MONTPELIER (AP) -- Gov. Peter Shumlin vetoed a bill Wednesday calling for greater information sharing by a state agency that is being sued for allegedly falling down on its job of protecting the state's elderly and disabled from abuse and exploitation.
Shumlin's veto of the measure calling for increased reporting by the state's Adult Protective Services division came five months after groups representing the elderly and disabled sued Vermont, saying the state had a backlog of hundreds of investigations of physical abuse and financial exploitation of its most vulnerable residents.
Lawmakers responded to the concerns raised by groups Disability Rights Vermont and the Community of Vermont Elders by passing a bill calling for greater performance reporting by APS, which is a division of the state Department of Disabilities, Aging and Independent Living. That department, in turn, is part of the Agency of Human Services.
Shumlin called the bill "an example of misplaced good intentions. By requiring expensive, time-consuming, and duplicative reports by the Agency of Human Services to the legislature, this bill distracts AHS from doing its job: protecting our most vulnerable Vermonters," he said in a written veto message.
"I am vetoing this bill because it does nothing to advance the goal of protecting those vulnerable Vermonters, adds yet another layer of bureaucracy to state government, and wastes taxpayer dollars," Shumlin added.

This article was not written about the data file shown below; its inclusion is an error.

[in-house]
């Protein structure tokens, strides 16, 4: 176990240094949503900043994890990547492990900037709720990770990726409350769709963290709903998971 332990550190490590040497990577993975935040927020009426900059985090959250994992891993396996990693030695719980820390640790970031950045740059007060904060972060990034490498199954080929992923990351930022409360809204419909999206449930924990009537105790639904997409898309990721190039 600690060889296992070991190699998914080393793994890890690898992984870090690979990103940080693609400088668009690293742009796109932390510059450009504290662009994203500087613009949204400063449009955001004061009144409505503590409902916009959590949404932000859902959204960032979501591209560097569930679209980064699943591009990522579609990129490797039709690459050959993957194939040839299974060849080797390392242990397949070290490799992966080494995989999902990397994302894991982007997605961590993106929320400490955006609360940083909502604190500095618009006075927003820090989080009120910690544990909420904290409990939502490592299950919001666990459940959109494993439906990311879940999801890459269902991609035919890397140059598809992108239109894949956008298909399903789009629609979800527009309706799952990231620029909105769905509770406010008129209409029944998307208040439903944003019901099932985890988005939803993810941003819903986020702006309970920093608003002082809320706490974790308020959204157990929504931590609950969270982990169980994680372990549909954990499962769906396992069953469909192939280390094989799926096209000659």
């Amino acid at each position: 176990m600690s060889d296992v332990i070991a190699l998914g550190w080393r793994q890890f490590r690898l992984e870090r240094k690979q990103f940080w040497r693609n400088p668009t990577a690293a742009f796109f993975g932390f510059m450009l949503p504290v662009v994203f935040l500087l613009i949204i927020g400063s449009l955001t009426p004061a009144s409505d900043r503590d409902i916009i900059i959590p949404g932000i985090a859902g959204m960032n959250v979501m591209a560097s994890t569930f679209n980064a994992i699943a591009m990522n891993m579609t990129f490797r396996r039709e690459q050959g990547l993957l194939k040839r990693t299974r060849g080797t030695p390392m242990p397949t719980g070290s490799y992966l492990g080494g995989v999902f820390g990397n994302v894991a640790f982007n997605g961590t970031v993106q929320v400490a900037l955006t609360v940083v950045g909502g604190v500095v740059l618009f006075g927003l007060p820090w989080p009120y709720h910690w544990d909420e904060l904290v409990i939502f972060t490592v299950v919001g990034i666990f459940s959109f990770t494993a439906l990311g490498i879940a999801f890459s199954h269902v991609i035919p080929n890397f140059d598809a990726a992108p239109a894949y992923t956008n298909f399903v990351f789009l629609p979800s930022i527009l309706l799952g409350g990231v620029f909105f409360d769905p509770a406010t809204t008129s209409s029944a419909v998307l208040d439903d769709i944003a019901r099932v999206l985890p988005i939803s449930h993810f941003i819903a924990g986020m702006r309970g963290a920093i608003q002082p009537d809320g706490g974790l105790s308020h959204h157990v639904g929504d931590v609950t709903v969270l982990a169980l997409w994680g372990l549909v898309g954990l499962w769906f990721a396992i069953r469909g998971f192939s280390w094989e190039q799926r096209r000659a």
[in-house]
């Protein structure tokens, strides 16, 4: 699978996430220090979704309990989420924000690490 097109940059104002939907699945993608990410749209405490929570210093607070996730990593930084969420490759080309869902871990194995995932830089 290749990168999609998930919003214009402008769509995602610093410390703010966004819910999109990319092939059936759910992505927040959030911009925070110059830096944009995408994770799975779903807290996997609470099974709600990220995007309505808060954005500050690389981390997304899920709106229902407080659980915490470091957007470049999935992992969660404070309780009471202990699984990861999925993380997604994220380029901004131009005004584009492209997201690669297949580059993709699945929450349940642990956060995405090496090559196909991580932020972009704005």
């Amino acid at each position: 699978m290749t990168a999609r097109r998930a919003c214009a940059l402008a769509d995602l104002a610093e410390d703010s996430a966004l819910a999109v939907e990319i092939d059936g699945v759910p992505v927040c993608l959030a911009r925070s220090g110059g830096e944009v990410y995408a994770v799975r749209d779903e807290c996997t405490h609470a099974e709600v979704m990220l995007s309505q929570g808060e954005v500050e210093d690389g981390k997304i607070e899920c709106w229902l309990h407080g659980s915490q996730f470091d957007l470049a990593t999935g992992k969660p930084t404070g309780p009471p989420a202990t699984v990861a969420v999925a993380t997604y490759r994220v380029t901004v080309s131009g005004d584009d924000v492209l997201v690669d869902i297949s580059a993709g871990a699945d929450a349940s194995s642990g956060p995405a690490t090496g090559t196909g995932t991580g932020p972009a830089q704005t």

Sen. Claire Ayer, D-Addison and chairwoman of the Senate Health and Welfare Committee, called Shumlin's remark about "misplaced good intentions" condescending, and expressed surprise at the veto.
She said administration officials "had gone through every line of that bill" and had expressed support for it.
Human Services Secretary Douglas Racine did not immediately respond to a message left on his cellphone seeking comment.
According to state law, when APS receives an allegation of abuse, neglect or exploitation of an elderly or disabled person, it is required to launch an investigation within 48 hours.
"The complaints were that people were calling, they were reporting a vulnerable adult, and nobody was getting back to them," Ayer said. "Or it was taking a very long time for someone to get back to them." She said some investigations were closed without either the person making the complaint or the alleged victim being contacted.
Among the performance indicators lawmakers included in the bill, she said, was, "We want to know how many times did you not get back to the reporter within 48 hours?"
Ayer said lawmakers determined that what they were seeking from APS could be supplied easily with "off-the-shelf" software widely used by similar agencies in other states. "All they're going to have to do is push a button once a month," she said.
The Coalition of Vermont Elders released a statement by its executive director, Gini Milkey, who also called the veto a surprise and "discouraging to say the least. The heart of this matter is transparency in government and oversight of a consumer protection program that is going through a period of troubling turmoil." She said the bill would have helped restore public confidence in the system for protecting "frail elders and other vulnerable adults."